At the start of every new week, I sit down to log my past and make my plans. Not only do I make lists of weekly responsibilities and singular tasks, I keep track of what I have done recently. I record all of of the books, films and audio I have consumed*, and I mark my progress on activities that I’m trying to strengthen into habits. Some weeks these activities boast seven full marks of completion. Sometimes their designated spaces have only a straight line run through, my symbol of absence. I consistently fill in the spaces meant for my daily journal pages. My spaces for my daily non-journal writing, however—those spaces are filled in more sporadically. But I continue to turn a fresh page, and make a new set of spaces, and another goal to write every day. Because I’m determined to make this creative work a natural habit.
The greatest trick the devil ever pulled on those who aspire to creative work is to convince them that it’s not truly work. The myth that creativity is dictated by capricious muses and lightning bolts of inspiration is one of the more damaging assumptions our culture as a whole has bought into. Such thinking establishes a barrier against people who would be creative on a casual, exploratory basis; it demands that people who want to live for their art pay outrageous prices; and it chases away people who don’t have the luxury or luck or both at the right times to be able to get and pursue their creative impulses. The way we’re taught to think about artists is the strongest blockade in the path of making more of them.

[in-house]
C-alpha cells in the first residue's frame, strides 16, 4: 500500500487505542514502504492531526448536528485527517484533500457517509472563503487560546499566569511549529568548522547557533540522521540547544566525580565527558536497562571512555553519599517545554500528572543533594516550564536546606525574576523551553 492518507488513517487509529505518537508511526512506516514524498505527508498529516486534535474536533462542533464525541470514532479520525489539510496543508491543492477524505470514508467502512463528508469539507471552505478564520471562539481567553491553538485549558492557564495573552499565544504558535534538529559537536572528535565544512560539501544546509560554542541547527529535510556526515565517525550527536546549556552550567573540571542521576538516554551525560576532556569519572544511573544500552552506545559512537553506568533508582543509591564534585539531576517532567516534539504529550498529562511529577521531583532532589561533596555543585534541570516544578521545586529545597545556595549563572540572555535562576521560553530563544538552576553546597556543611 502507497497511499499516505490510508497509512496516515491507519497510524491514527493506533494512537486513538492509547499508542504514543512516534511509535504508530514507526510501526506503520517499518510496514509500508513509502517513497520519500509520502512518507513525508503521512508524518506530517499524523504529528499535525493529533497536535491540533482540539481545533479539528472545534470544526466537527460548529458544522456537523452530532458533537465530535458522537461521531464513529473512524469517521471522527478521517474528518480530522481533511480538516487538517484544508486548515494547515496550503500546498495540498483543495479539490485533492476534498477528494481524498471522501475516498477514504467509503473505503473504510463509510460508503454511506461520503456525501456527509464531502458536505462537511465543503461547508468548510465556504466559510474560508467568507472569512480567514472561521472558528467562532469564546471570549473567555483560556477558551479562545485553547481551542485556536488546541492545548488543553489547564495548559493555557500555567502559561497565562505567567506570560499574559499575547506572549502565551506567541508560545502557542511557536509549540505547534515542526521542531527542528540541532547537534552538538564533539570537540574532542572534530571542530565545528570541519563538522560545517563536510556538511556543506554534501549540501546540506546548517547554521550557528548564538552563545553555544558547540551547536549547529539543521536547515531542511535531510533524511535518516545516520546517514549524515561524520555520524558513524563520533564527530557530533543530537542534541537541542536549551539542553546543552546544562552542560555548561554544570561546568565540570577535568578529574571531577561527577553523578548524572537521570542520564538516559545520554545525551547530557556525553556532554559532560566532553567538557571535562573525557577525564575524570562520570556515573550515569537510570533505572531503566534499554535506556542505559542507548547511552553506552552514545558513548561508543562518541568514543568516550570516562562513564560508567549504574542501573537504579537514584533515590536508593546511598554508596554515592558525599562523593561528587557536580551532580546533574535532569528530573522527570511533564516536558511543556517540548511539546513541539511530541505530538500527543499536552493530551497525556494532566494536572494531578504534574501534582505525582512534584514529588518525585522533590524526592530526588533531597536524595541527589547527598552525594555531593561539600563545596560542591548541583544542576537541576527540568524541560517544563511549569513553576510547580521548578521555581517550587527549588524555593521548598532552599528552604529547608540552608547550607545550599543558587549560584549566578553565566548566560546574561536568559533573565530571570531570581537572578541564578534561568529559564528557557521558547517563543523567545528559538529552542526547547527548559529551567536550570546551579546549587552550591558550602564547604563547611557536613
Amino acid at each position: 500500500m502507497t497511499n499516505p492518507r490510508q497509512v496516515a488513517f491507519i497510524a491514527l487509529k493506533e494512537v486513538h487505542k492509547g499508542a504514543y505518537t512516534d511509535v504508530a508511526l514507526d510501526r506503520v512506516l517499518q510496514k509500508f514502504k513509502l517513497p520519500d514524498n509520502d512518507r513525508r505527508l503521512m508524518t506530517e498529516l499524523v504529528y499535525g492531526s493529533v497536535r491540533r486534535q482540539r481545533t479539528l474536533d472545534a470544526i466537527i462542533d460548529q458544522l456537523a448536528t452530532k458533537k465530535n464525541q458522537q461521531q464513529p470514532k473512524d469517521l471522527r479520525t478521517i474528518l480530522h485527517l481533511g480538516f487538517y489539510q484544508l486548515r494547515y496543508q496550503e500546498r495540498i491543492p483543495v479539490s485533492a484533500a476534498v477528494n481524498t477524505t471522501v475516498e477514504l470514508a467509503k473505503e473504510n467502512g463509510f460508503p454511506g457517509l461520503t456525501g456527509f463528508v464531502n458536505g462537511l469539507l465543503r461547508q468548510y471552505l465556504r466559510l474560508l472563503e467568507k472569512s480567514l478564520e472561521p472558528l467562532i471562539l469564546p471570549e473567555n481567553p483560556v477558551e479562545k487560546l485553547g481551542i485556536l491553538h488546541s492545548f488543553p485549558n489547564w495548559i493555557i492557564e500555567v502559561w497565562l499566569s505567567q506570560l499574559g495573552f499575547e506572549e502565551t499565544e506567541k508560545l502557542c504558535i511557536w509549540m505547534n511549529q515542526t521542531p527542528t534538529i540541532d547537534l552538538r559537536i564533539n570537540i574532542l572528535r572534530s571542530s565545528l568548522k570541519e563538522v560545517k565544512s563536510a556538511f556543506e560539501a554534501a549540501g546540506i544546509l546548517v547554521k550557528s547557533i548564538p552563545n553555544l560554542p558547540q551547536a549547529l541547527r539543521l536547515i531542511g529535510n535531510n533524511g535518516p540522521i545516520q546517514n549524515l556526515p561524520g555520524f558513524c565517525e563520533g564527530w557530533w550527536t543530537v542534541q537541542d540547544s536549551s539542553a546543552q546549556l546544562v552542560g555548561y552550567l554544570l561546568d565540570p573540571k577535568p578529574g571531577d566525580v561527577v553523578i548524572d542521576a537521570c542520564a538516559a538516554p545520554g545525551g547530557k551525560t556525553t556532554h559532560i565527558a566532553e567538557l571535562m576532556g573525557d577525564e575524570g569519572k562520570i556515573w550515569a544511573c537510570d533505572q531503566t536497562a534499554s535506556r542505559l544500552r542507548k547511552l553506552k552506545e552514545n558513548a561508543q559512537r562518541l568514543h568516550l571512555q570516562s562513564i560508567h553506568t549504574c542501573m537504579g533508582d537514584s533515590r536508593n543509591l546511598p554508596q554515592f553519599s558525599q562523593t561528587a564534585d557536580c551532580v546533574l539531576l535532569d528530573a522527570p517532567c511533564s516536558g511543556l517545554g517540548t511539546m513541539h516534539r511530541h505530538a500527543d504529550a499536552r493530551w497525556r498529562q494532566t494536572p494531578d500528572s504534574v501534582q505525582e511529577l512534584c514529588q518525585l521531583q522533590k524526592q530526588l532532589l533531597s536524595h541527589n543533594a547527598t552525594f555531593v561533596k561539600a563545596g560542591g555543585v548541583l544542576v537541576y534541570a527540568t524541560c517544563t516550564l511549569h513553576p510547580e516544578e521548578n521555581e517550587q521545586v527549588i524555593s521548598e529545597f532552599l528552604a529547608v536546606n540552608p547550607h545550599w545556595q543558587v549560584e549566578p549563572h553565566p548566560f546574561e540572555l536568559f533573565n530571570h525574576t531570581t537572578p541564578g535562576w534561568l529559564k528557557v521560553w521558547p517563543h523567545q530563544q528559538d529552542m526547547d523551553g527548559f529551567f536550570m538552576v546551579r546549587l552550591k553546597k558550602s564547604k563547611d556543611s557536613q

For most of my life, I thought as creativity as something mysteriously, divinely ordained, a fundamental force I had no control over. I was to be only a supplicant, waiting for whatever scraps of ideas would be tossed my way by unseen hands. In addition to this, I believed I had only a finite creative capacity to work with, so that whatever innate talents I had been blessed with—or, more to the point, denied—from the beginning would determine what I was able to create throughout my life. This mythology of the artist might well serve for those who are extraordinarily talented or those who are afforded endless amounts of time to wait around for inspiration. But it ill serves anyone else. The reality of human nature and human lives doesn’t work this way, and if it did, it still most likely wouldn’t be a healthy way for humans to live. Which is what convinced me that the myth is just that: a story that does not tell the whole truth.
Here is the truth about being creative: you do not need to do it expertly. You do not have to only succeed in bold, public strokes. You do not have to succeed at it at all. You do not have to meet anyone else’s standards to do it. You do not need anyone’s permission to do it. You do not have to have the best of natural gifts for it. You do not need to have gone to certain schools. You do not need certain materials or certain environments or certain opportunities. You do not have to do any of it perfectly. You just have to do it.
I established this newsletter as a mechanism to encourage more writing. Putting it out into the world every week has made me accountable for producing something, to fulfill my promise, and getting past my own insecurities and doubts and excuses for not producing. But there’s more I want to do. I haven’t got the time or luxury to sit around and wait for a lightning bolt of artistic perfection. I have small bits of time, consistently over the course of one day after another. So that is where I am learning to fit my creativity, to tame the force and control it myself, and bend it towards my own ends. I force myself to sit down and make something, and I take note of my progress, or my lack of it. As long as there is movement forward, as long as there is more there that wasn’t there before, there’s success. And, maybe, that example, in its messy, imperfect, determined striving, is something worth creating in itself.
*I have kept track of the books I read each year for the past three years, and films for the last year, but this year I also keep track of significant television and audio (music and podcasts), a la Steven Soderbergh’s yearly log. At the end of the year, I will similarly make it available on my website.